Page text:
Before Ryan Fazekas and Colin Kenney, there was Jim Retseck. His domination on the court occurred in the 1960s prior to class basketball, and, more importantly, the advent of the three-point line. Nevertheless, his legacy transcended generations.
Retseck, the Blazer legend who accumulated 1,474 career points – all inside the arc – passed away on Thursday, July 9th.
Jim was genuinely likable and friendly. He had a great laugh and a fun-loving personality. He treated everyone as a friend despite being the figurative – and literal – “big man on campus.”
At 6’2″, Jim spent his freshman year playing on the junior varsity squad in addition to scoring four points as a varsity reserve. As a 6’3’’ sophomore, he registered 205 points for the varsity squad. Sprouting three inches before his junior season, he went on to score 560 points. Growing two more inches before his senior campaign, Jim scored 705 points leading first-year coach John Tracy’s squad to a 21-3 record. He ended his high school career with 1,474 points, a school record that stood for 46 years.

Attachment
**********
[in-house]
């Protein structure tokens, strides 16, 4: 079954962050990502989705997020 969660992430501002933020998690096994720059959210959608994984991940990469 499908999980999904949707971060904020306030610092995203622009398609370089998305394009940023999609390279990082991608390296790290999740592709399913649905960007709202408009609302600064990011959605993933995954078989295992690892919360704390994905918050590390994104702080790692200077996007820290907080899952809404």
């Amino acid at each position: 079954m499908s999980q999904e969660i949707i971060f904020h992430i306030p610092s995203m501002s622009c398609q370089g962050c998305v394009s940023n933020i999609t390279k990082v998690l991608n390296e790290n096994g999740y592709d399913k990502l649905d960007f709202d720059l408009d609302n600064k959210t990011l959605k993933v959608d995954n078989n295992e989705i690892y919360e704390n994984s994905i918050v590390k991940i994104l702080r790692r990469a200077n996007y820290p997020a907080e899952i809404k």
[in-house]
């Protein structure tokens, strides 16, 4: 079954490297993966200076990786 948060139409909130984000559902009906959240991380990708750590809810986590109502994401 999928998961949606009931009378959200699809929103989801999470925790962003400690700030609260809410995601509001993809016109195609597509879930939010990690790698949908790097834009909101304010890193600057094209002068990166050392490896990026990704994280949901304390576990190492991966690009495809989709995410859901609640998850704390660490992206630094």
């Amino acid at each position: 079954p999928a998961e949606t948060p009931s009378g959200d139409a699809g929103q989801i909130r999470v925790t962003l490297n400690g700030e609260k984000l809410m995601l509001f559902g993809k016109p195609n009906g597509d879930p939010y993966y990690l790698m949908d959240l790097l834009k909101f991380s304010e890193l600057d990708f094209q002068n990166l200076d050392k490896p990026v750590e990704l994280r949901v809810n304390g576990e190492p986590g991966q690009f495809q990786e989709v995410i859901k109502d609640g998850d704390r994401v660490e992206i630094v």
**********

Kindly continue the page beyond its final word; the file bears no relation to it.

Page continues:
Jim also participated on the cross country and track teams, as well as playing a solid third base on the baseball team.
Jim attended Auburn University where he, as a freshman, was not eligible to compete in varsity sports due to underclassmen status. In his sophomore year, the 6’9″ forward played in every game, scoring 387 points, second on the team only behind future NBA journeyman John Mengelt.
In his junior season, Jim again played every game, posting 430 points to lead the Tigers in scoring. In anticipation of the upcoming 1973 NBA Draft, Jim opted to play professionally in Europe, forgoing his senior year. Jim’s instincts proved fruitful yet again as the Golden State Warriors thereby selected Jim 46th overall.
(Doug Bobillo contributed to this memorial.)